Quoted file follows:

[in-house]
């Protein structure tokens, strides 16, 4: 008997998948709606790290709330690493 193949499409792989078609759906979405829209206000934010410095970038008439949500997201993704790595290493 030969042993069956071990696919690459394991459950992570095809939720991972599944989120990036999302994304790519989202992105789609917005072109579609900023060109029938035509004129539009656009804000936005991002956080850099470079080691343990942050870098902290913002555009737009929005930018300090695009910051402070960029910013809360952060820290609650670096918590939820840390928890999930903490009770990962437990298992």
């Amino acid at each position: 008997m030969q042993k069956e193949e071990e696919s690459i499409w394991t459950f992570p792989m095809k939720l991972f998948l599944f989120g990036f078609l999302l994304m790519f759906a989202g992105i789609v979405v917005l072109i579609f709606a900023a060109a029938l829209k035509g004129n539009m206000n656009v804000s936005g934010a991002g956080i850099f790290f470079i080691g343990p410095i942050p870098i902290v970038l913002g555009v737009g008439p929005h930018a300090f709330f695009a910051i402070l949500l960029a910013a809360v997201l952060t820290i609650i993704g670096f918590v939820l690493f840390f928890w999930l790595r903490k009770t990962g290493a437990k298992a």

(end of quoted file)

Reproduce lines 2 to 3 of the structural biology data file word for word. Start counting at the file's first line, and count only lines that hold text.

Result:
């Protein structure tokens, strides 16, 4: 008997998948709606790290709330690493 193949499409792989078609759906979405829209206000934010410095970038008439949500997201993704790595290493 030969042993069956071990696919690459394991459950992570095809939720991972599944989120990036999302994304790519989202992105789609917005072109579609900023060109029938035509004129539009656009804000936005991002956080850099470079080691343990942050870098902290913002555009737009929005930018300090695009910051402070960029910013809360952060820290609650670096918590939820840390928890999930903490009770990962437990298992």
């Amino acid at each position: 008997m030969q042993k069956e193949e071990e696919s690459i499409w394991t459950f992570p792989m095809k939720l991972f998948l599944f989120g990036f078609l999302l994304m790519f759906a989202g992105i789609v979405v917005l072109i579609f709606a900023a060109a029938l829209k035509g004129n539009m206000n656009v804000s936005g934010a991002g956080i850099f790290f470079i080691g343990p410095i942050p870098i902290v970038l913002g555009v737009g008439p929005h930018a300090f709330f695009a910051i402070l949500l960029a910013a809360v997201l952060t820290i609650i993704g670096f918590v939820l690493f840390f928890w999930l790595r903490k009770t990962g290493a437990k298992a």